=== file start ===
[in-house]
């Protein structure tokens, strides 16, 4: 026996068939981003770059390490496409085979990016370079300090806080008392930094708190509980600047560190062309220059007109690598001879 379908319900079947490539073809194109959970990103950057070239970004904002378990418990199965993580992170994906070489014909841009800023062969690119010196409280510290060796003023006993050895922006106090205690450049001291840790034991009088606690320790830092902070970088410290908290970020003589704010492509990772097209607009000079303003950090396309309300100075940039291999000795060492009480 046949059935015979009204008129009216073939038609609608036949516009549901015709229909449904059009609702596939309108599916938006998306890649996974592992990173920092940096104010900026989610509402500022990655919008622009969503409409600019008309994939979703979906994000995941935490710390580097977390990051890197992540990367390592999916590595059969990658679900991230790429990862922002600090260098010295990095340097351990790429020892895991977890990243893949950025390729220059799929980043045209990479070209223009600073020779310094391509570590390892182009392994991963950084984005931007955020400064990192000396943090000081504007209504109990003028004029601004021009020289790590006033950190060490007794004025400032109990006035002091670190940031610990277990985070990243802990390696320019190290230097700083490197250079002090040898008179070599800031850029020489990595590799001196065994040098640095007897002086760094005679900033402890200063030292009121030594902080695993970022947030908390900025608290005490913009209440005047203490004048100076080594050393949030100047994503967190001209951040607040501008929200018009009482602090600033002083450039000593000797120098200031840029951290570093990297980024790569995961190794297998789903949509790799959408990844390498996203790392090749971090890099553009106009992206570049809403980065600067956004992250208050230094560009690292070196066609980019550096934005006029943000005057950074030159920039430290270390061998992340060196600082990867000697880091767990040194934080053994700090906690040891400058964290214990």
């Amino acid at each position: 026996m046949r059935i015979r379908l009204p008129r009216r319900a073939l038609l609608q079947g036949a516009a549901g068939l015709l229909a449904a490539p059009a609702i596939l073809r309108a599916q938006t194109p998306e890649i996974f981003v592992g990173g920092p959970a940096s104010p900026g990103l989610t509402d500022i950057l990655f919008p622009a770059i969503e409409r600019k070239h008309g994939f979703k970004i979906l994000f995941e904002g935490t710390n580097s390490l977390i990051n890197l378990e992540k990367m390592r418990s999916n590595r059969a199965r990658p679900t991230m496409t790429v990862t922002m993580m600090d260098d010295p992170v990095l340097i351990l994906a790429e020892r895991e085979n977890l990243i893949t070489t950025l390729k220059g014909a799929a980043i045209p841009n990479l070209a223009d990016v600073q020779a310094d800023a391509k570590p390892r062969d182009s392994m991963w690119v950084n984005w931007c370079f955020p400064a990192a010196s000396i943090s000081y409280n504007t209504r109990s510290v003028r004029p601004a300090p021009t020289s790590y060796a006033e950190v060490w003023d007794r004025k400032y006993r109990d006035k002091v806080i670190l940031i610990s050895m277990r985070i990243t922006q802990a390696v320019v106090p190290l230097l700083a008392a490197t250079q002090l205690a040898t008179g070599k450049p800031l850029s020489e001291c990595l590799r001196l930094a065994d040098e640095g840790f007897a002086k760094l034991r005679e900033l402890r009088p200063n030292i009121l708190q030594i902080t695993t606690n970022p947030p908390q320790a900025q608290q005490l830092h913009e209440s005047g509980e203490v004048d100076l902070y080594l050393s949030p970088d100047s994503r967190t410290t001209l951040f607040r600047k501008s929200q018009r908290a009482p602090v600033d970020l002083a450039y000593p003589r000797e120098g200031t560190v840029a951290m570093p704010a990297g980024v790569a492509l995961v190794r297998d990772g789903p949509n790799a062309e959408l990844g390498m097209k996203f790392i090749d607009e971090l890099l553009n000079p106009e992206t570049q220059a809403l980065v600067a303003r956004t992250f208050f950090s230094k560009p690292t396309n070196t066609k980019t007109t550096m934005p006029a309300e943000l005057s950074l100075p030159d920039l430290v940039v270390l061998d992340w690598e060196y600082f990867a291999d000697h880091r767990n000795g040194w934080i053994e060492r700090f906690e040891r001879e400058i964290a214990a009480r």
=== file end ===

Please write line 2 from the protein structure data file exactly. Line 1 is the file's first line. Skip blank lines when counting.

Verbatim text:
């Protein structure tokens, strides 16, 4: 026996068939981003770059390490496409085979990016370079300090806080008392930094708190509980600047560190062309220059007109690598001879 379908319900079947490539073809194109959970990103950057070239970004904002378990418990199965993580992170994906070489014909841009800023062969690119010196409280510290060796003023006993050895922006106090205690450049001291840790034991009088606690320790830092902070970088410290908290970020003589704010492509990772097209607009000079303003950090396309309300100075940039291999000795060492009480 046949059935015979009204008129009216073939038609609608036949516009549901015709229909449904059009609702596939309108599916938006998306890649996974592992990173920092940096104010900026989610509402500022990655919008622009969503409409600019008309994939979703979906994000995941935490710390580097977390990051890197992540990367390592999916590595059969990658679900991230790429990862922002600090260098010295990095340097351990790429020892895991977890990243893949950025390729220059799929980043045209990479070209223009600073020779310094391509570590390892182009392994991963950084984005931007955020400064990192000396943090000081504007209504109990003028004029601004021009020289790590006033950190060490007794004025400032109990006035002091670190940031610990277990985070990243802990390696320019190290230097700083490197250079002090040898008179070599800031850029020489990595590799001196065994040098640095007897002086760094005679900033402890200063030292009121030594902080695993970022947030908390900025608290005490913009209440005047203490004048100076080594050393949030100047994503967190001209951040607040501008929200018009009482602090600033002083450039000593000797120098200031840029951290570093990297980024790569995961190794297998789903949509790799959408990844390498996203790392090749971090890099553009106009992206570049809403980065600067956004992250208050230094560009690292070196066609980019550096934005006029943000005057950074030159920039430290270390061998992340060196600082990867000697880091767990040194934080053994700090906690040891400058964290214990």